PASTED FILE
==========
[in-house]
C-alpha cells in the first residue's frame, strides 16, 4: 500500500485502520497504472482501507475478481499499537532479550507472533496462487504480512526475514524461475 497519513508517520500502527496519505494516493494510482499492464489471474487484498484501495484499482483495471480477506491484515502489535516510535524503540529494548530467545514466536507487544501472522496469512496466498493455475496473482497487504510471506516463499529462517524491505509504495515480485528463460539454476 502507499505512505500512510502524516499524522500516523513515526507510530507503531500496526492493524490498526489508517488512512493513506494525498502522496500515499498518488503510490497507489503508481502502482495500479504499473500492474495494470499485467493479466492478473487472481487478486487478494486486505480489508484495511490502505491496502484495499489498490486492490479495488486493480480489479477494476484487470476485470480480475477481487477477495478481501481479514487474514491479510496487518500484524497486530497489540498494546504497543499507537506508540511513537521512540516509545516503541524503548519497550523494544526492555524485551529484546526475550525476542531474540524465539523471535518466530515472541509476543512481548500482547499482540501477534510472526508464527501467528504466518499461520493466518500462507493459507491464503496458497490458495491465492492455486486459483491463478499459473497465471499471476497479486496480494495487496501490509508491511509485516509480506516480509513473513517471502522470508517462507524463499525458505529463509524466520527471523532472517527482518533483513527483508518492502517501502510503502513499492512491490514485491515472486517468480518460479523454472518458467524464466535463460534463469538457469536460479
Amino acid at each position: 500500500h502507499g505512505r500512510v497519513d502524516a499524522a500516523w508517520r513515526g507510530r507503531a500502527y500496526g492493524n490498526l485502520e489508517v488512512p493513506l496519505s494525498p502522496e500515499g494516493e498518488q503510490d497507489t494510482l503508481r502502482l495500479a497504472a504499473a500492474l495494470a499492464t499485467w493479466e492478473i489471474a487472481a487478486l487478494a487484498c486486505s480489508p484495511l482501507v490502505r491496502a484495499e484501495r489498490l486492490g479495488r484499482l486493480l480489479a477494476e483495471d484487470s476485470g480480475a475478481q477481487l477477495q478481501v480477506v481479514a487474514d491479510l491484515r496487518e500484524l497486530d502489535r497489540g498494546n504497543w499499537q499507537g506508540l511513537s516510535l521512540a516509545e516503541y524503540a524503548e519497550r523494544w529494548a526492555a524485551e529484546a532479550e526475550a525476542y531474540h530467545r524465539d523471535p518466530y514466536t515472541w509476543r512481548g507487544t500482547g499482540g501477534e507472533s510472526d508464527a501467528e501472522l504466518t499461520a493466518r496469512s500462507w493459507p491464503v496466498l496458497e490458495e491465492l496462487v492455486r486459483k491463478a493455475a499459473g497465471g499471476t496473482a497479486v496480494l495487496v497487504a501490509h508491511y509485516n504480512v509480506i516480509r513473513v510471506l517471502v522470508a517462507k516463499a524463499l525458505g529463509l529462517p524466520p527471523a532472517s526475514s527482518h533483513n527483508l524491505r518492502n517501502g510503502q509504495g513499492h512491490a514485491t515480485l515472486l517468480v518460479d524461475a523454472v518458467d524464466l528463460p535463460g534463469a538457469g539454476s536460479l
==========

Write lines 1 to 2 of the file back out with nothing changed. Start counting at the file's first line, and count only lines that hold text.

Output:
[in-house]
C-alpha cells in the first residue's frame, strides 16, 4: 500500500485502520497504472482501507475478481499499537532479550507472533496462487504480512526475514524461475 497519513508517520500502527496519505494516493494510482499492464489471474487484498484501495484499482483495471480477506491484515502489535516510535524503540529494548530467545514466536507487544501472522496469512496466498493455475496473482497487504510471506516463499529462517524491505509504495515480485528463460539454476 502507499505512505500512510502524516499524522500516523513515526507510530507503531500496526492493524490498526489508517488512512493513506494525498502522496500515499498518488503510490497507489503508481502502482495500479504499473500492474495494470499485467493479466492478473487472481487478486487478494486486505480489508484495511490502505491496502484495499489498490486492490479495488486493480480489479477494476484487470476485470480480475477481487477477495478481501481479514487474514491479510496487518500484524497486530497489540498494546504497543499507537506508540511513537521512540516509545516503541524503548519497550523494544526492555524485551529484546526475550525476542531474540524465539523471535518466530515472541509476543512481548500482547499482540501477534510472526508464527501467528504466518499461520493466518500462507493459507491464503496458497490458495491465492492455486486459483491463478499459473497465471499471476497479486496480494495487496501490509508491511509485516509480506516480509513473513517471502522470508517462507524463499525458505529463509524466520527471523532472517527482518533483513527483508518492502517501502510503502513499492512491490514485491515472486517468480518460479523454472518458467524464466535463460534463469538457469536460479